-You never have to pay a chaplain to perform a wedding service, but you should formally invite the chaplain and their spouse and consider making a donation to the chapel where you hold your ceremony. Lots of commissioned military couples choose to get married at Academies and military bases and hold receptions at the drill hall or community area on post.
                  -Some suggest that buying insurance for all your vendor deposits can save you a lot of lost cash to unexpected changes in orders and deployment schedules ahead of time. Make sure that you let your vendors know that you may have to make last minute changes to your wedding plans and see if they are willing to be flexible with your needs.
Ideas to Make Your Military Wedding Unforgettable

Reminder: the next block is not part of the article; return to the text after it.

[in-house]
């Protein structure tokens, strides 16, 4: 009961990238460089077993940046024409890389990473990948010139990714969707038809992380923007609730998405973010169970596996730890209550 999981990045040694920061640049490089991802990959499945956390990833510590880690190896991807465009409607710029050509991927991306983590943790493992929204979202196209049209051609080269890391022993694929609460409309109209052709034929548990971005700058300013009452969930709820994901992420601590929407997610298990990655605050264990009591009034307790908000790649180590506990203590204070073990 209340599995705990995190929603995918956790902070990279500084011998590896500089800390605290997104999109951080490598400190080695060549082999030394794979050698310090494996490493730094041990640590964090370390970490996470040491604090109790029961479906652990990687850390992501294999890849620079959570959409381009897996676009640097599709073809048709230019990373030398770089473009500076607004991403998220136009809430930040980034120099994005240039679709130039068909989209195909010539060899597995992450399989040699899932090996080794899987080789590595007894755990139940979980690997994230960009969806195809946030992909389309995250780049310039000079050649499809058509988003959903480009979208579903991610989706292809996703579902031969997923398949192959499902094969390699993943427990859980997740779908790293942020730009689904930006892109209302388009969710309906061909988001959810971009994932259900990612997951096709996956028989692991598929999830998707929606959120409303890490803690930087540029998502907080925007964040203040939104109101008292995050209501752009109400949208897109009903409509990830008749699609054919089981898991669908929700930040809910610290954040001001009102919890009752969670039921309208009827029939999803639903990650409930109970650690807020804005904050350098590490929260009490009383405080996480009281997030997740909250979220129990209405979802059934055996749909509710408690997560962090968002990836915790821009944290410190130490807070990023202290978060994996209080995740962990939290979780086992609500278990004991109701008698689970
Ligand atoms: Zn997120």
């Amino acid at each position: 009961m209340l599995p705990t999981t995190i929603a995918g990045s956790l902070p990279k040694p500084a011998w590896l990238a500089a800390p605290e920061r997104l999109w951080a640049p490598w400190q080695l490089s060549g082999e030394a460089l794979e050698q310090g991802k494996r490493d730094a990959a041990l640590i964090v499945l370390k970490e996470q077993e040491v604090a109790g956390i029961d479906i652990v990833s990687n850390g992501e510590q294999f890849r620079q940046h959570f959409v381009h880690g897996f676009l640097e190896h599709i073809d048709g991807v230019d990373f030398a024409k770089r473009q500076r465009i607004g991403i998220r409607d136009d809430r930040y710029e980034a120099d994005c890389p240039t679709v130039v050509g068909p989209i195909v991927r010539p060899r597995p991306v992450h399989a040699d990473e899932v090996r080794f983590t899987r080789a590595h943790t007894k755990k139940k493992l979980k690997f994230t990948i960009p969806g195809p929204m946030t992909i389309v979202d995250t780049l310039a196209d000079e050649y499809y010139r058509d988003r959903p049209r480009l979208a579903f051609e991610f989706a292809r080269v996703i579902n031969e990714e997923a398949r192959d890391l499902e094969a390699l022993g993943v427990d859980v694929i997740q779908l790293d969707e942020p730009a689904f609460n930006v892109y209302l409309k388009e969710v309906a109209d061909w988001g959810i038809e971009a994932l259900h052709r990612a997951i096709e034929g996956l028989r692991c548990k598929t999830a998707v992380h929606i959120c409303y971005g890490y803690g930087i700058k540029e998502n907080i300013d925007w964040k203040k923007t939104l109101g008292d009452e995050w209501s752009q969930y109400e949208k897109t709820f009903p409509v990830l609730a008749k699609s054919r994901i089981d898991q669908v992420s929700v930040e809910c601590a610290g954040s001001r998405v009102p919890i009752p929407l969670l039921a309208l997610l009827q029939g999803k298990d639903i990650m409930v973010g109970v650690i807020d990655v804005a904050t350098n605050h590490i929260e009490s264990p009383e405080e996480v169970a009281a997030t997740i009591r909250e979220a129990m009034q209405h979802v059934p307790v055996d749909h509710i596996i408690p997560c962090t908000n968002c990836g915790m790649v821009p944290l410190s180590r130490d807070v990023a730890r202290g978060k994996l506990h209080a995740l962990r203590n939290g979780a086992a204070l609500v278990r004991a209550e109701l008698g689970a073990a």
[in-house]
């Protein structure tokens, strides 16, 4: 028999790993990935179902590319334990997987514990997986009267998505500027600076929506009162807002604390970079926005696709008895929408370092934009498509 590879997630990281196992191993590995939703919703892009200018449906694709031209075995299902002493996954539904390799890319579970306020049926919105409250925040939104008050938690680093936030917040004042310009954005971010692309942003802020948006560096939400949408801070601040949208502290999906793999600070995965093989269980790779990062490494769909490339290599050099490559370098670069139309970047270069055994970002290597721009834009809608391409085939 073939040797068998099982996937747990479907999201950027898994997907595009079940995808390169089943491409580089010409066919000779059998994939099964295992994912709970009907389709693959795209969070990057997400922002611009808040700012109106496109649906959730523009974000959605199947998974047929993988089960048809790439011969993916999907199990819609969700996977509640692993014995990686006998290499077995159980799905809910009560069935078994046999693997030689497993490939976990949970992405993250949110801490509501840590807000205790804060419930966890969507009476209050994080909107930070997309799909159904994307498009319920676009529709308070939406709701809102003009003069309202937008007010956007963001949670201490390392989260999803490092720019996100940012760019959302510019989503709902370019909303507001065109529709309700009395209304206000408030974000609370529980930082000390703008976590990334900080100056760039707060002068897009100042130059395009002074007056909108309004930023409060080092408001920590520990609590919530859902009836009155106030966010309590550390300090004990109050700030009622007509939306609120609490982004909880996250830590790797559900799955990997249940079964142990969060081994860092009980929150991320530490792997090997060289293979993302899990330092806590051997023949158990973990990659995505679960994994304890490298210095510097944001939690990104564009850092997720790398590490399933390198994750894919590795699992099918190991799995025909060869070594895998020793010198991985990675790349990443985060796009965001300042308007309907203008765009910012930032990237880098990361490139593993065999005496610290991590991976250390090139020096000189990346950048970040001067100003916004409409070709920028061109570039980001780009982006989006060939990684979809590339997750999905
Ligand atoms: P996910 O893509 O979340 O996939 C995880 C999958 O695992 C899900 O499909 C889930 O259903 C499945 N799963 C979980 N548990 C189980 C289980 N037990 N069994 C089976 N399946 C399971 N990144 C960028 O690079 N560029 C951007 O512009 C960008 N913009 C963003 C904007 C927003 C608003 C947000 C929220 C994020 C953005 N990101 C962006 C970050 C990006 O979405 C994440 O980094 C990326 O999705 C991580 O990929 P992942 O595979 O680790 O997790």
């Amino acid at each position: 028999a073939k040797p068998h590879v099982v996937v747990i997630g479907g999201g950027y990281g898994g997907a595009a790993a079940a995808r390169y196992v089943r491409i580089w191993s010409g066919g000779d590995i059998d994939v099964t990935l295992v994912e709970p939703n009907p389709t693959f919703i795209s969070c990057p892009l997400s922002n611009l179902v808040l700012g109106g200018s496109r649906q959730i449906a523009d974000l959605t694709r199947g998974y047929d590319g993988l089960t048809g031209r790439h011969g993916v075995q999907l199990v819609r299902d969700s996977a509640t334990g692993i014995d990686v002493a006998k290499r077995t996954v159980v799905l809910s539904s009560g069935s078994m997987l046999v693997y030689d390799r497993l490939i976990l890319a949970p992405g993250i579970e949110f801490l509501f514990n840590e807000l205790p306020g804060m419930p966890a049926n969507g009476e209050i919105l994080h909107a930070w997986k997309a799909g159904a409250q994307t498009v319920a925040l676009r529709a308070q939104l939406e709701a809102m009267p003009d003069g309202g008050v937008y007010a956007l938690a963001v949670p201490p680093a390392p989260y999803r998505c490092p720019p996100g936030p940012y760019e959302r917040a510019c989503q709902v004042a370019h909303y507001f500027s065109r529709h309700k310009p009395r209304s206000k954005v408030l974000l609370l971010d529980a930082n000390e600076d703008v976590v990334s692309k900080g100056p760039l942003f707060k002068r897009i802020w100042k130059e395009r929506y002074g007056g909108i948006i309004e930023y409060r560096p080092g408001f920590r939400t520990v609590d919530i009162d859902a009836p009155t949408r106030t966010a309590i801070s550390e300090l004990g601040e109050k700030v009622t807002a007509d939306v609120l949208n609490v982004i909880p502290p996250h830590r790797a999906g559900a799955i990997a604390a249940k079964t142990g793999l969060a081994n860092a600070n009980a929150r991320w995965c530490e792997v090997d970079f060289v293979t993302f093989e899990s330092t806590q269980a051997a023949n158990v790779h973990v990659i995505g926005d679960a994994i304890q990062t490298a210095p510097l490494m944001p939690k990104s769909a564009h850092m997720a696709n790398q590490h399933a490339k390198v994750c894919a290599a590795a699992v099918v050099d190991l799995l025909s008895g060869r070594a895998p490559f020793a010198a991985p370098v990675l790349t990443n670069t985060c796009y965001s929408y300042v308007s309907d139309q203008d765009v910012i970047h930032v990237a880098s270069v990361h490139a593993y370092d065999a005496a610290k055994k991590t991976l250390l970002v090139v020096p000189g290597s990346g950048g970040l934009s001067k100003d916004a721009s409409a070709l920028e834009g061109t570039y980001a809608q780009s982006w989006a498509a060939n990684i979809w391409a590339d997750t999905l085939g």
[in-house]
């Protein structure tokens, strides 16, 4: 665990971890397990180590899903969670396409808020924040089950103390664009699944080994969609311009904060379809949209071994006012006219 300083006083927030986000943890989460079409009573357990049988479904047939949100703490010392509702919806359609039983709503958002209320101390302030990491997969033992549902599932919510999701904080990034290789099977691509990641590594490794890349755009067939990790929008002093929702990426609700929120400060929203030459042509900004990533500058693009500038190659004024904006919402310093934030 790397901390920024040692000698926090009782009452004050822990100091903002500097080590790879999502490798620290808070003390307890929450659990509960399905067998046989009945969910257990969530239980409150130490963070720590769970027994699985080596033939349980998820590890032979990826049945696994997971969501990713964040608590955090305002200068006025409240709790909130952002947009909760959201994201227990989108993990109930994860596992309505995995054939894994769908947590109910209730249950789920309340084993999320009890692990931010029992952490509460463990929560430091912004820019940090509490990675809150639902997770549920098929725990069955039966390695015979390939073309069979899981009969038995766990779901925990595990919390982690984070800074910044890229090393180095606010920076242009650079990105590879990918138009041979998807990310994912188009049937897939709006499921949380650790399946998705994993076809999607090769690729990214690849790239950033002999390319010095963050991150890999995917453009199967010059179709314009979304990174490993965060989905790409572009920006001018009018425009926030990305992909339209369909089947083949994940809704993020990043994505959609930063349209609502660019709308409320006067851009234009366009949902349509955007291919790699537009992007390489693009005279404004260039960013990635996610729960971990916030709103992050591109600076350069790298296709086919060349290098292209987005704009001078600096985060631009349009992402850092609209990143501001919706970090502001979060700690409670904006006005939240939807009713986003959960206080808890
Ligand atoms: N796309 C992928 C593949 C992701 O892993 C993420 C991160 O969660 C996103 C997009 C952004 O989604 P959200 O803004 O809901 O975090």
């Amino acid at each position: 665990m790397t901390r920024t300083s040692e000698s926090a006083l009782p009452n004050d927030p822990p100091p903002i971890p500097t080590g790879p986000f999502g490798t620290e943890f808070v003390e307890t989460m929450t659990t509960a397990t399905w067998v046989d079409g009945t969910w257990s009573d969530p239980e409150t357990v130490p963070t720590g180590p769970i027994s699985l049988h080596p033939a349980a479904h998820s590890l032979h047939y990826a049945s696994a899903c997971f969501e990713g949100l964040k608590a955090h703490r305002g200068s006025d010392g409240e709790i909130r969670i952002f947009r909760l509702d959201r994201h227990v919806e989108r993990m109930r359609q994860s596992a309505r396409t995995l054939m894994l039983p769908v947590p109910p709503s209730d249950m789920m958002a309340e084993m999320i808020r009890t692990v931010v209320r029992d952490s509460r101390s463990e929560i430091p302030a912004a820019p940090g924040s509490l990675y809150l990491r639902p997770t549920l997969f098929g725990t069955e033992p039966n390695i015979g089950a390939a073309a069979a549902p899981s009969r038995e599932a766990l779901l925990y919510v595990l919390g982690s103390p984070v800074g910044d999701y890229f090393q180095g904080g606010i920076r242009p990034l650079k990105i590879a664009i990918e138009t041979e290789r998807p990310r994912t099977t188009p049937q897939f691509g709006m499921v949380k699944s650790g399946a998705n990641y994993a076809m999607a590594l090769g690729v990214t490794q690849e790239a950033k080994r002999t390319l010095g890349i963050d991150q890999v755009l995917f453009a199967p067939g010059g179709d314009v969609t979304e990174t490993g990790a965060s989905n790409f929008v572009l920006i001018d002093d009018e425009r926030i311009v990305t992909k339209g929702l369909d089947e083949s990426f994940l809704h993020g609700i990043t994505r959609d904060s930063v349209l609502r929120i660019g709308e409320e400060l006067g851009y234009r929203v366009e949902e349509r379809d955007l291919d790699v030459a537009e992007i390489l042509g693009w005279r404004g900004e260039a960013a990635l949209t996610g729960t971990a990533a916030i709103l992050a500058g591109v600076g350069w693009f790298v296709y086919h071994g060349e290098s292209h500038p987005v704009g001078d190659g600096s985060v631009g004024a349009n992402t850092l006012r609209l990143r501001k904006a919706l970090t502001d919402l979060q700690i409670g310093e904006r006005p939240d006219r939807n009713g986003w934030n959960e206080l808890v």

Here are some ideas for personalizing your experience with the military and adding meaningful and memorable touches to your ceremony, reception and honeymoon.
                  Bridesmaid Dresses…. If men in your bridal party will be in uniform, consider having your bridesmaid’s dresses match or complement their uniforms, or choose colors similar to your related unit.
                  Honeymoon Plans… When planning your honeymoon, take into consideration resorts and places that cater specifically to military personnel. Many places around the country offer fantastic discounts for military couples and this is one way to save and splurge on other areas of your celebration.